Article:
In Our Own Words: Girls Learn About Standing Up Against Racism

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In Our Own Words: Girls Learn About Standing Up Against Racism

by Clare Gunther
Director of Grant Development, YWCA of Greater Lawrence, Mass.;

Alicia & Ismerlyn
Participants in YWCA of Greater Lawrence’s After-School Program

Alicia & Ismerlyn (l to r)

Youth in the YWCA of Greater Lawrence’s After-School program have been discussing topics related to racism as part of the Stand Against Racism event series. Here, Ismerlyn and Alicia, both age 12, react to reading the story of Juliette Hampton Morgan, a wealthy white woman from Montgomery, Alabama, who took a stand against racism in the 1940’s and 1950’s, after riding the bus (she could not drive due to anxiety attacks) and witnessing humiliation and ill treatment that blacks experienced having to sit at the back of the bus.

Alicia and Ismerlyn learned that blacks had to walk out the front door of the bus after paying their fares, then re-enter through the back. They had to give up their seats to white passengers. Many bus drivers called them names and cheated them out of their fares. Incensed by the treatment, Morgan would pull the emergency cord to stop the busy every time she witnessed a black person being mistreated. The bus drivers retaliated by purposely mistreating black passengers, and she would get so angry she would get off the bus and walk to work. She began writing letters to the editor supporting desegregation. As a result, she suffered verbal abuse and threats, and lost her job, along with many friends and even the support of her own mother. In his book Stride Toward Freedom, Martin Luther King, Jr. referred to Hampton Morgan as “a white woman who understood and sympathized” with the Civil Rights movement.

“She was able to really see how they treated blacks on the bus,” said 12-year-old Ismerlyn, reflecting on Hampton Morgan’s experience. “Everyone has a right to sit wherever they want to. Juliette lost her job and her friends, just because she stood up against racism. I believe that if I were in her place, I would have done the same thing. I am not black, but I might be treated badly because I’m not white. This story taught me: don’t judge because of race and color. Instead, stand against racism.”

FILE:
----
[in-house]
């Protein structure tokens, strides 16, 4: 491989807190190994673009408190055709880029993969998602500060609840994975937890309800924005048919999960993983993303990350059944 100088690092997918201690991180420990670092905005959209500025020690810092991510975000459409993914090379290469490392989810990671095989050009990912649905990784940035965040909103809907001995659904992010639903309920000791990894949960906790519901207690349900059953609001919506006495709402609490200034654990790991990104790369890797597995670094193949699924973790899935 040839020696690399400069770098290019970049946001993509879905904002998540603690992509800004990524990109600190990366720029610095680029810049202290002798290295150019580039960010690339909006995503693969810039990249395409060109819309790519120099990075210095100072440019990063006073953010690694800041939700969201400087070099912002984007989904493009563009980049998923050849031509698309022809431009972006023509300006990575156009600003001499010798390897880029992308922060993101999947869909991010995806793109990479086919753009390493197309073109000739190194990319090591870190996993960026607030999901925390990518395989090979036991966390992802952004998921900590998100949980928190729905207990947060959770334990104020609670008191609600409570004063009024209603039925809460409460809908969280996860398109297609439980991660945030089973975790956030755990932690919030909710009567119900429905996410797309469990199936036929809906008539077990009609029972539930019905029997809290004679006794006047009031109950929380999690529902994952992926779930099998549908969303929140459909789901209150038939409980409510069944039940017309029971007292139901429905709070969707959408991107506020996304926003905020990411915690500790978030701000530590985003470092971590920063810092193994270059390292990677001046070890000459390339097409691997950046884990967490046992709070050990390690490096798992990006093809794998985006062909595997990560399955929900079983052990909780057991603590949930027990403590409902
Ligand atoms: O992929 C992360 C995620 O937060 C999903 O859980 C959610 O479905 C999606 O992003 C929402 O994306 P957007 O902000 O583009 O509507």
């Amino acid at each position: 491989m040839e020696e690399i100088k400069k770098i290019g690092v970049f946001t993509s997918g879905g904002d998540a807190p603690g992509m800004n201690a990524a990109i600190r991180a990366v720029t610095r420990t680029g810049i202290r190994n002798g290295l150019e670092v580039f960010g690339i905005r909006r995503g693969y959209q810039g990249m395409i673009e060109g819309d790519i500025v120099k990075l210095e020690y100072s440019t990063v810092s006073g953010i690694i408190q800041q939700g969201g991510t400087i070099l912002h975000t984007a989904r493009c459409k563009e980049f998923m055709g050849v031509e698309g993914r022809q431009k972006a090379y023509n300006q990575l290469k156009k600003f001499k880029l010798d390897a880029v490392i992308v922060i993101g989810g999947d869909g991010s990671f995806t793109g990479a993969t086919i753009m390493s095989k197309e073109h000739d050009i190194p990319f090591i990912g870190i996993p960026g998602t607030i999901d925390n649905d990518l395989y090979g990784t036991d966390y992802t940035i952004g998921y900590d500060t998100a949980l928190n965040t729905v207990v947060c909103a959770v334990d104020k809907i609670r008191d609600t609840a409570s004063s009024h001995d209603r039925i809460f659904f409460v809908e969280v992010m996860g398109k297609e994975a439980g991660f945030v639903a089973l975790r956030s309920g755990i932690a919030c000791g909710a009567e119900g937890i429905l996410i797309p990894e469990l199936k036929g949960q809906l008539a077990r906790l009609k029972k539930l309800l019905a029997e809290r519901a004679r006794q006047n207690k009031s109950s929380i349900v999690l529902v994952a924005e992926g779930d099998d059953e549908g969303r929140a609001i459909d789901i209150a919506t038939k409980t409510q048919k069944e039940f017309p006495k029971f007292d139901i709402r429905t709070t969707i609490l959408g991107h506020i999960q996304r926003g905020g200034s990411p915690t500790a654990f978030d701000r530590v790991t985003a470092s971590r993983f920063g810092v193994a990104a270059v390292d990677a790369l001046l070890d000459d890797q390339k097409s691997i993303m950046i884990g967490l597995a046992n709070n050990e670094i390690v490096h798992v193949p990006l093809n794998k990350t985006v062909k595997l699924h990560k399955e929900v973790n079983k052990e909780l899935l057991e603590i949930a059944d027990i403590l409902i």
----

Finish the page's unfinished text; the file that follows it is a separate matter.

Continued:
“I think Juliette took the bus because she was scared of driving,” noted Alicia, also 12. “But she also didn’t want to take limos like her rich friends and she separated from those friends because she was against racism. Even though she lost her job and her friends I learned a lot of things reading about Juliette because she understood racism, and now I do, too.”

Both girls said they have witnessed racism at school, but not between blacks and whites. They said that positive images in the media have helped them to realize how important it is not to judge people by the color of the skin or the country they come from.

“In my school, you can either be in a Dominican group or a Puerto Rican group,” said Ismerlyn. The two groups won’t sit together. My friends and I are not like that. We don’t want to be like that.”

“It’s like that at my school, too,” added Alicia. “It makes some people feel sad because you can’t get to know everyone. I believe everyone is the same, white or black, Puerto Rican or Dominican.”

Stand Against Racism logoThis post is part of the YWCA Stand Against Racism blog carnival on issues of race, justice and diversity. We invite you to join the dialogue! Post your comment below, share your story and follow the conversation on Twitter with the hashtag #StandAgainstRacism.

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